Travels carried out in the interior of the country in particularly in Sine, Baol, Saloum and quite recently in Ndiambour, allowed me to perceive the striking social inequalities which exist between the capital Dakar and these localities deep in Senegal. It’s as if there were two Senegal: Senegal people who live easily, having access to almost everything they need; and that of “marginalized” people who need almost everything!
There, people hitchhike or wait for the few transport cars that pass with an interval of several minutes. Sometimes they have to walk several kilometers to do their jobs.
Here is the preference to be transported: we have a wide choice between Dakar Dem Dikk bus, TATA, “Fast Car”, “Ndiaga Ndiaye”, taxis… and private vehicles.
There, women draw water from the well, mill millet.
Here, there are faucets and there are mills and all kinds of machines that make life easier for the housewife.
Here, everyone has electricity, there, some have, others, very many, do not have it.
There, women give birth with all the difficulties, sometimes transported by cart towards the nearest health facility (which is sometimes very far).
Here, the husband’s taxi or car is available at any time of the night, and one can also prefer hospitals.
Here, we prepare the meal in the kitchen, there, I saw some families cook outside in a tent with wood.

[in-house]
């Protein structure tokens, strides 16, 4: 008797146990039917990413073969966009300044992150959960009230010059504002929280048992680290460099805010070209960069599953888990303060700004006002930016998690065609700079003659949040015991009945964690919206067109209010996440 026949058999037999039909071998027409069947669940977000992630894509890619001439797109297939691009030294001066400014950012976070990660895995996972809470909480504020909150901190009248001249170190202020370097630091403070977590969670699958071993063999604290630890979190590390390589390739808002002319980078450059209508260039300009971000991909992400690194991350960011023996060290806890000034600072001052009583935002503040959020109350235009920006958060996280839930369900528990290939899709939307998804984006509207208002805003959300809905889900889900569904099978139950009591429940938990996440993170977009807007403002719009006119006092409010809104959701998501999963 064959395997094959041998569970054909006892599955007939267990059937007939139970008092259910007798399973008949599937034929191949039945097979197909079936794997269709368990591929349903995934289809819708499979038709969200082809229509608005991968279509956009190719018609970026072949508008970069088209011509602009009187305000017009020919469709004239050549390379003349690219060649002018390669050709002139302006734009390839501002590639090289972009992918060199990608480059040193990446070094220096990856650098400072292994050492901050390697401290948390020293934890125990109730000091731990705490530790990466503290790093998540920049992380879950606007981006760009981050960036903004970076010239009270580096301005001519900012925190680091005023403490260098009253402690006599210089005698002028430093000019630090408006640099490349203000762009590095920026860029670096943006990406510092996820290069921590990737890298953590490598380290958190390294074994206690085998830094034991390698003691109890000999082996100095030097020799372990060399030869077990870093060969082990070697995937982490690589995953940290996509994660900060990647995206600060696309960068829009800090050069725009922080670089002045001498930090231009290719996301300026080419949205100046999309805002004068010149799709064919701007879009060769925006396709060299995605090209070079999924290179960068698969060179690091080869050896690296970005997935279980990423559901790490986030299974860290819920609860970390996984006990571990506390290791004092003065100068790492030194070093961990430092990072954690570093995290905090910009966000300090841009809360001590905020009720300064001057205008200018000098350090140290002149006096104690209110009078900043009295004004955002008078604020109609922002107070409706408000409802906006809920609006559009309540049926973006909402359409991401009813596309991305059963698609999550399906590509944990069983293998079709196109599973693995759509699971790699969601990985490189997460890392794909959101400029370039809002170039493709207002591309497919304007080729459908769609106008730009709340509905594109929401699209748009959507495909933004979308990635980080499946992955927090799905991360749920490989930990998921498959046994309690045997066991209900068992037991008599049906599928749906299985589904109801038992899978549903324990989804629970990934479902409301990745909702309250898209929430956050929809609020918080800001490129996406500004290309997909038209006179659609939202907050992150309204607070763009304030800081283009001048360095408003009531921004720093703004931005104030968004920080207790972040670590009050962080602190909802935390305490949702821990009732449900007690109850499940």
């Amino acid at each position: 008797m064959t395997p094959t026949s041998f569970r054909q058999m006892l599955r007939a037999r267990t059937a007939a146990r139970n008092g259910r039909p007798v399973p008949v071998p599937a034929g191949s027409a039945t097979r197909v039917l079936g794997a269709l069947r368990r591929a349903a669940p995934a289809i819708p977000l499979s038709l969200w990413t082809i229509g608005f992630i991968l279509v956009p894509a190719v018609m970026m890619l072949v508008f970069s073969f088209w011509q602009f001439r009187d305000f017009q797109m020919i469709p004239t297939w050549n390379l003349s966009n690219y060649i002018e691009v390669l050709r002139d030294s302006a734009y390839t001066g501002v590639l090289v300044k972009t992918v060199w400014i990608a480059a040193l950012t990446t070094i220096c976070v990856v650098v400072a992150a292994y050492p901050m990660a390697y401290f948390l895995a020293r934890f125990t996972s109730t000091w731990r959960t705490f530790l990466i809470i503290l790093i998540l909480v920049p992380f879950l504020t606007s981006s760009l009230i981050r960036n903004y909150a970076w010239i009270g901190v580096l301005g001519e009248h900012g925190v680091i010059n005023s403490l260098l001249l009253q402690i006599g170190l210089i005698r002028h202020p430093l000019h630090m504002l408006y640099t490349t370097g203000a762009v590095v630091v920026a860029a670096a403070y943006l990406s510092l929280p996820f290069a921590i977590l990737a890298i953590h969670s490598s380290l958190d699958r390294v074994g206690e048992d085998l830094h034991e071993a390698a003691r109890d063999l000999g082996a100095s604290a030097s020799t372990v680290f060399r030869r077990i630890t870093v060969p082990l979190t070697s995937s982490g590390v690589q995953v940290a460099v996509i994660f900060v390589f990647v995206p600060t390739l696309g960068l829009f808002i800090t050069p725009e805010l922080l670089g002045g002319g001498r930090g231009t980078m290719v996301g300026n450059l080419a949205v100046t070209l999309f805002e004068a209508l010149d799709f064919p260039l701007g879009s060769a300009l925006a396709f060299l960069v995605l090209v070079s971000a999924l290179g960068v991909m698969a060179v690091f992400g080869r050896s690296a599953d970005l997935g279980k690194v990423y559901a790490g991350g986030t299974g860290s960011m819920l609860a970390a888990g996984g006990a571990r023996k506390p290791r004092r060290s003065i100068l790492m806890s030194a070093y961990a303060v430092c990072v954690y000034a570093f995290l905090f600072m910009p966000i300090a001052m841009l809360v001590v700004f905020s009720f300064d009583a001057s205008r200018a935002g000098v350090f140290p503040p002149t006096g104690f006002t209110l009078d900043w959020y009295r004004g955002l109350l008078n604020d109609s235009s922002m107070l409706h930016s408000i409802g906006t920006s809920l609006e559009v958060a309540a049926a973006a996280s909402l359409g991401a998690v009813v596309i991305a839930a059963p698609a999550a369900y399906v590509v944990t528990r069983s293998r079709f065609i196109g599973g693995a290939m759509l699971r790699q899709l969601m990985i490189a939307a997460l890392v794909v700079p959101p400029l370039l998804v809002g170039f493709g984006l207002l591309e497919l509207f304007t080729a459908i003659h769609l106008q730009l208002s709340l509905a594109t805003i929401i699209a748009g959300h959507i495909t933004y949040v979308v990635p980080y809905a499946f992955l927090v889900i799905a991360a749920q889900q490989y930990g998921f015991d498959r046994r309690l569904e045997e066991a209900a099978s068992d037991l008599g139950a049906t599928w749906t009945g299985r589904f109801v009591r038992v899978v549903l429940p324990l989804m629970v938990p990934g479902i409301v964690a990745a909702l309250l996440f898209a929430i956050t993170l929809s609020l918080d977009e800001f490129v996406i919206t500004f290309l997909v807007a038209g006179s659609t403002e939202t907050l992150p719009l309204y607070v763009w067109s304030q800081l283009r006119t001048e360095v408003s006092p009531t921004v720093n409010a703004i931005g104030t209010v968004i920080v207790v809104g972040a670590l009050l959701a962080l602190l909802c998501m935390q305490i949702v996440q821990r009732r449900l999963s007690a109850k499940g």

And yet, it is the people here who grumble the most, who occupy the media daily to claim this or that.
Despite all these difficulties experienced daily, people talk, smile, go about their business as if nothing had happened.
It’s difficult, even if they do not say it. Only they have endurance. They remain positive and hope that tomorrow will be better. They are brave ladies and men who deserve all the assistance and consideration from those who lead us.
With the discovery of oil and gas deposits whose operation will generate revenue in the trillions (we talk about 16000 billion CFA francs over 30 years), the situation must really change. There must be no more women who die by giving birth, for lack of means; more students studying in temporary shelters; more students killed because claiming their scholarships; no more teacher strikes that paralyze the education system because they claim compensation; more villages lacking water, electricity or sanitation facilities; more people who die of diseases because they can not afford medical expenses.
It is time for the slogan “Senegal of all and for all” and the sober and virtuous governance so much sung by the regimes that have succeeded one another to come true.
Must take this era where a minority of the people (the President of the Republic, his family and loved ones, ministers and their families, deputies, directors general…) share the largest shares of our wealth, leaving the people live in difficulty and make us believe that we are very poor.
No! We are not poor as they claim. They are our leaders lacking patriotism, who impoverish us and impoverish our dear Senegal.